Unsustainable wildlife trade affects biodiversity and the livelihoods of communities dependent upon those resources. Wildlife farming has often been proposed to promote sustainable trade but characterizing markets and understanding consumer behaviour remain neglected, but essential, steps with important implications for its design and evaluation. We used sea turtle trade in the Cayman Islands as a case study - where turtle meat for consumption has been produced for almost 50 years, to explore consumer preferences towards wild-sourced (illegal) and farmed (legal) products and potential conservation implications. Combining methods innovatively (including indirect questioning and choice experiments), we conducted a nationwide trade assessment. Whilst 30% of resident households had consumed turtle in the previous 12 months, the purchase and consumption of wild products was relatively rare (e.g. 64-742 resident households consumed wild turtle meat, representing 0.3-3.5% of resident households), although representing an important threat to wild turtles in the area due to reduced populations. We found marked differences among groups of consumers with price and source of product playing an important role in their decisions. Despite the long-term practice of farming turtle, some consumers showed a strong preference for wild products, demonstrating limitations of wildlife farming as a single tool for sustainable wildlife trade. By using a diversified toolset to investigate demand for wildlife products, we obtained insights about consumer behaviour that can be used to develop conservation demand-focused initiatives. Lack of long-term social-ecological assessments, a common issue worldwide, hinders the evaluation and learning potential of wildlife farming as conservation tool. This information is key to understanding under which conditions different interventions (e.g. bans, wildlife farming, social marketing) are likely to succeed. This article is protected by copyright. All rights reserved.

Concepts: Biodiversity, Conservation biology, Agriculture, Turtle, Sustainability, Preference, Cayman Islands, Grand Cayman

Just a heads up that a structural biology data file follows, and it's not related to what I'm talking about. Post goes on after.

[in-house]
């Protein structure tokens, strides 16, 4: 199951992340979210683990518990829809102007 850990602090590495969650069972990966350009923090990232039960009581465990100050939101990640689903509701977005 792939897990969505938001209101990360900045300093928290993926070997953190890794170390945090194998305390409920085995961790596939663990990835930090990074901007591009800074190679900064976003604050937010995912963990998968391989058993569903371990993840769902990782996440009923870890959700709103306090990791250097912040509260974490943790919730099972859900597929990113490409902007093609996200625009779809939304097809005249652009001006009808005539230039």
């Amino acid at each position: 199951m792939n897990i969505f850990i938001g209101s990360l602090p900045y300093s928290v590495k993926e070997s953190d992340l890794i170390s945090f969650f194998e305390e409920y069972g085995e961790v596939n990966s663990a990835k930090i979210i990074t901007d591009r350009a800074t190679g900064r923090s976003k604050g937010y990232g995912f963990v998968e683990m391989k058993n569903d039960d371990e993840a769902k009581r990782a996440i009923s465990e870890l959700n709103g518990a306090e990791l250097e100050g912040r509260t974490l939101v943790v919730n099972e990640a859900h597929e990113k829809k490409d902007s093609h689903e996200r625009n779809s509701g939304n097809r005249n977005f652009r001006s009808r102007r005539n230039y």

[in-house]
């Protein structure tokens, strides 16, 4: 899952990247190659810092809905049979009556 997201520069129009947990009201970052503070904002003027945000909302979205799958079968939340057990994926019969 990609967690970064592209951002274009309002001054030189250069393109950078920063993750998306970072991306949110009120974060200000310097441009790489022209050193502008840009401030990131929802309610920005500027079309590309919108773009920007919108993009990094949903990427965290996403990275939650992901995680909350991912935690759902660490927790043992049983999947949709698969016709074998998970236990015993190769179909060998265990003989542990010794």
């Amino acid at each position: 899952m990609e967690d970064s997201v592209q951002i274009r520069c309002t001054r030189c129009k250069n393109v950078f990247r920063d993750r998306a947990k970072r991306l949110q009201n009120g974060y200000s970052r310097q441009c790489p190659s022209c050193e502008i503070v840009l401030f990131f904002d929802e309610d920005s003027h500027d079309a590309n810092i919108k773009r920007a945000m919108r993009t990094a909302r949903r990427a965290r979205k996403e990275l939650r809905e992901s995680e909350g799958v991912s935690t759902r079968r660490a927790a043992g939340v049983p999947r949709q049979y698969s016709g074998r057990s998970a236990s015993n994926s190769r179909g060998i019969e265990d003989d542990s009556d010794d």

The original Article mistakenly coded the constitutional rights of Australia as containing a governmental duty to protect the environment (blue in the figures); this has been corrected to containing no explicit mention of environmental protection (orange in the figures). The original Article also neglected to code the constitutional rights of the Cayman Islands (no data; yellow in the figures); this has been corrected to containing a governmental duty to protect the environment (blue in the figures).Although no inferences changed as a result of these errors, many values changed slightly and have been corrected. The proportion of the world’s nations having constitutional rights to a healthy environment changed from 75% to 74%. The proportions of nations in different categories given in the Fig. 1 caption all changed except purple countries (3.1%): green countries changed from 47.2% to 46.9%; blue countries changed from 24.4% to 24.2%; and orange countries changed from 25.3% to 25.8%. The proportion of the global atmospheric CO2emitted by the 144 nations changed from 72.6% to 74.4%; the proportion of the world’s population represented by the 144 nations changed from 84.9% to 85%. The values of annual average CO2emissions for blue countries changed from 363,000 Gg to 353,000 Gg and for orange countries from 195,000 Gg to 201,000 Gg. The proportion of threatened mammals endemic to a single country represented by the 144 countries changed from 91% to 84%. Figures 1-3 have been updated to show the correct values and map colours and the Supplementary Information has been updated to give the correct country codes.

Concepts: Environment, Color, Green, Environmentalism, Country, Sovereign state, Cayman Islands, Grand Cayman


When Marcus McGilvray left school aged 18, he wanted to see the world. He started with India, Nepal and the Cayman Islands and spent 18 months globetrotting.

Concepts: Africa, English-speaking countries and territories, Cayman Islands, Grand Cayman


Soil from George Town, Grand Cayman Island, yielded the bacteriophage Belinda, isolated on Bacillus thuringiensis DSM 350. We present here the analysis of the complete genome sequence of 162,308 bp, with 298 predicted genes. The genome also contains three tRNA genes. Belinda belongs to the C1 cluster of Bacillus phages.

Concepts: DNA, Bacteria, Virus, Genome, Bacteriophage, Plasmid, Cayman Islands, Grand Cayman